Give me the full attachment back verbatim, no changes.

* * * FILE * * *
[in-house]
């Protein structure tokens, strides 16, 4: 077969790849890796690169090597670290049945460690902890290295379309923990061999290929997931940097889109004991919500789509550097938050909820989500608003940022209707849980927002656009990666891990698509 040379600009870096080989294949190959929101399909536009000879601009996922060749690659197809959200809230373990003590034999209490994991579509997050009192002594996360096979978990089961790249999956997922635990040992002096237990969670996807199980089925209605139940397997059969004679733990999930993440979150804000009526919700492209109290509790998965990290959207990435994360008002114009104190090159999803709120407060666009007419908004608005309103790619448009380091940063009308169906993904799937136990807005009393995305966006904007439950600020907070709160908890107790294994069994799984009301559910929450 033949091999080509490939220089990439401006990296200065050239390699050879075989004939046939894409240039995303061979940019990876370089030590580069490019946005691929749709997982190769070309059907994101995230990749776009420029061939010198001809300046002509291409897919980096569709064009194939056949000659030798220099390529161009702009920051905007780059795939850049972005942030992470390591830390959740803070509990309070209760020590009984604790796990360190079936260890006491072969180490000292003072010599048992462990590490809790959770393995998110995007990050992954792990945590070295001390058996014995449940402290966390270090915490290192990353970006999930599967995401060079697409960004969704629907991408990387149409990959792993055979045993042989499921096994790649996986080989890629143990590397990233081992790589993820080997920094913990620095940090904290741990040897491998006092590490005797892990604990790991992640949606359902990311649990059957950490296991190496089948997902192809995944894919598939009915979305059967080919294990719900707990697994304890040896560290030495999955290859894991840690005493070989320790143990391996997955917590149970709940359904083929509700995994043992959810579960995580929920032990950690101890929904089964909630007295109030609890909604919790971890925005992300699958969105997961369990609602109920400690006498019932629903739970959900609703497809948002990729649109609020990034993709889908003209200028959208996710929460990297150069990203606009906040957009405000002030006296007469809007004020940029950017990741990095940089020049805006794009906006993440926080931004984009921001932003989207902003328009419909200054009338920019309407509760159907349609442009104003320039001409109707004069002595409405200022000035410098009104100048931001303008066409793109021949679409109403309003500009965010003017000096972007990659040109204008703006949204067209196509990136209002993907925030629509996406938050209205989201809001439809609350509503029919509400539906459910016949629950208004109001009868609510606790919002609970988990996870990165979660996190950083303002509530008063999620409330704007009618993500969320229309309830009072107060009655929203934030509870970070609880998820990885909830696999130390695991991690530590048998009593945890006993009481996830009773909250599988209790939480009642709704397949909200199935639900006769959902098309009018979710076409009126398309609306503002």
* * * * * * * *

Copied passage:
[in-house]
């Protein structure tokens, strides 16, 4: 077969790849890796690169090597670290049945460690902890290295379309923990061999290929997931940097889109004991919500789509550097938050909820989500608003940022209707849980927002656009990666891990698509 040379600009870096080989294949190959929101399909536009000879601009996922060749690659197809959200809230373990003590034999209490994991579509997050009192002594996360096979978990089961790249999956997922635990040992002096237990969670996807199980089925209605139940397997059969004679733990999930993440979150804000009526919700492209109290509790998965990290959207990435994360008002114009104190090159999803709120407060666009007419908004608005309103790619448009380091940063009308169906993904799937136990807005009393995305966006904007439950600020907070709160908890107790294994069994799984009301559910929450 033949091999080509490939220089990439401006990296200065050239390699050879075989004939046939894409240039995303061979940019990876370089030590580069490019946005691929749709997982190769070309059907994101995230990749776009420029061939010198001809300046002509291409897919980096569709064009194939056949000659030798220099390529161009702009920051905007780059795939850049972005942030992470390591830390959740803070509990309070209760020590009984604790796990360190079936260890006491072969180490000292003072010599048992462990590490809790959770393995998110995007990050992954792990945590070295001390058996014995449940402290966390270090915490290192990353970006999930599967995401060079697409960004969704629907991408990387149409990959792993055979045993042989499921096994790649996986080989890629143990590397990233081992790589993820080997920094913990620095940090904290741990040897491998006092590490005797892990604990790991992640949606359902990311649990059957950490296991190496089948997902192809995944894919598939009915979305059967080919294990719900707990697994304890040896560290030495999955290859894991840690005493070989320790143990391996997955917590149970709940359904083929509700995994043992959810579960995580929920032990950690101890929904089964909630007295109030609890909604919790971890925005992300699958969105997961369990609602109920400690006498019932629903739970959900609703497809948002990729649109609020990034993709889908003209200028959208996710929460990297150069990203606009906040957009405000002030006296007469809007004020940029950017990741990095940089020049805006794009906006993440926080931004984009921001932003989207902003328009419909200054009338920019309407509760159907349609442009104003320039001409109707004069002595409405200022000035410098009104100048931001303008066409793109021949679409109403309003500009965010003017000096972007990659040109204008703006949204067209196509990136209002993907925030629509996406938050209205989201809001439809609350509503029919509400539906459910016949629950208004109001009868609510606790919002609970988990996870990165979660996190950083303002509530008063999620409330704007009618993500969320229309309830009072107060009655929203934030509870970070609880998820990885909830696999130390695991991690530590048998009593945890006993009481996830009773909250599988209790939480009642709704397949909200199935639900006769959902098309009018979710076409009126398309609306503002």